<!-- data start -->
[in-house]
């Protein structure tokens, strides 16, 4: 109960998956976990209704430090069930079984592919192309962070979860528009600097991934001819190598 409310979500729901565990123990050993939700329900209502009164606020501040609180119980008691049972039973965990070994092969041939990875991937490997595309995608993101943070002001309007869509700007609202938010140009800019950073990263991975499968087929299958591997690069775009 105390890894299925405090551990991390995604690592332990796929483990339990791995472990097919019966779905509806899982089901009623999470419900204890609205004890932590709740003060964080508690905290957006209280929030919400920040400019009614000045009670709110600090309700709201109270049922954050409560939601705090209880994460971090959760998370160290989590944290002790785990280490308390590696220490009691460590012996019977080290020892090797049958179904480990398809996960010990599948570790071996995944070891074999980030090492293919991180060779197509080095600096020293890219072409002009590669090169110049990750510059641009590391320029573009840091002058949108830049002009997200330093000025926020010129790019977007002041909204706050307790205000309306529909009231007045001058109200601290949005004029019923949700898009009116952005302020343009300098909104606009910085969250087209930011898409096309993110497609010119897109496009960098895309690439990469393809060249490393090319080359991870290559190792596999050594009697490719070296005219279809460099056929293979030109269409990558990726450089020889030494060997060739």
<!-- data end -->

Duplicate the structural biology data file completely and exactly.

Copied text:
[in-house]
């Protein structure tokens, strides 16, 4: 109960998956976990209704430090069930079984592919192309962070979860528009600097991934001819190598 409310979500729901565990123990050993939700329900209502009164606020501040609180119980008691049972039973965990070994092969041939990875991937490997595309995608993101943070002001309007869509700007609202938010140009800019950073990263991975499968087929299958591997690069775009 105390890894299925405090551990991390995604690592332990796929483990339990791995472990097919019966779905509806899982089901009623999470419900204890609205004890932590709740003060964080508690905290957006209280929030919400920040400019009614000045009670709110600090309700709201109270049922954050409560939601705090209880994460971090959760998370160290989590944290002790785990280490308390590696220490009691460590012996019977080290020892090797049958179904480990398809996960010990599948570790071996995944070891074999980030090492293919991180060779197509080095600096020293890219072409002009590669090169110049990750510059641009590391320029573009840091002058949108830049002009997200330093000025926020010129790019977007002041909204706050307790205000309306529909009231007045001058109200601290949005004029019923949700898009009116952005302020343009300098909104606009910085969250087209930011898409096309993110497609010119897109496009960098895309690439990469393809060249490393090319080359991870290559190792596999050594009697490719070296005219279809460099056929293979030109269409990558990726450089020889030494060997060739």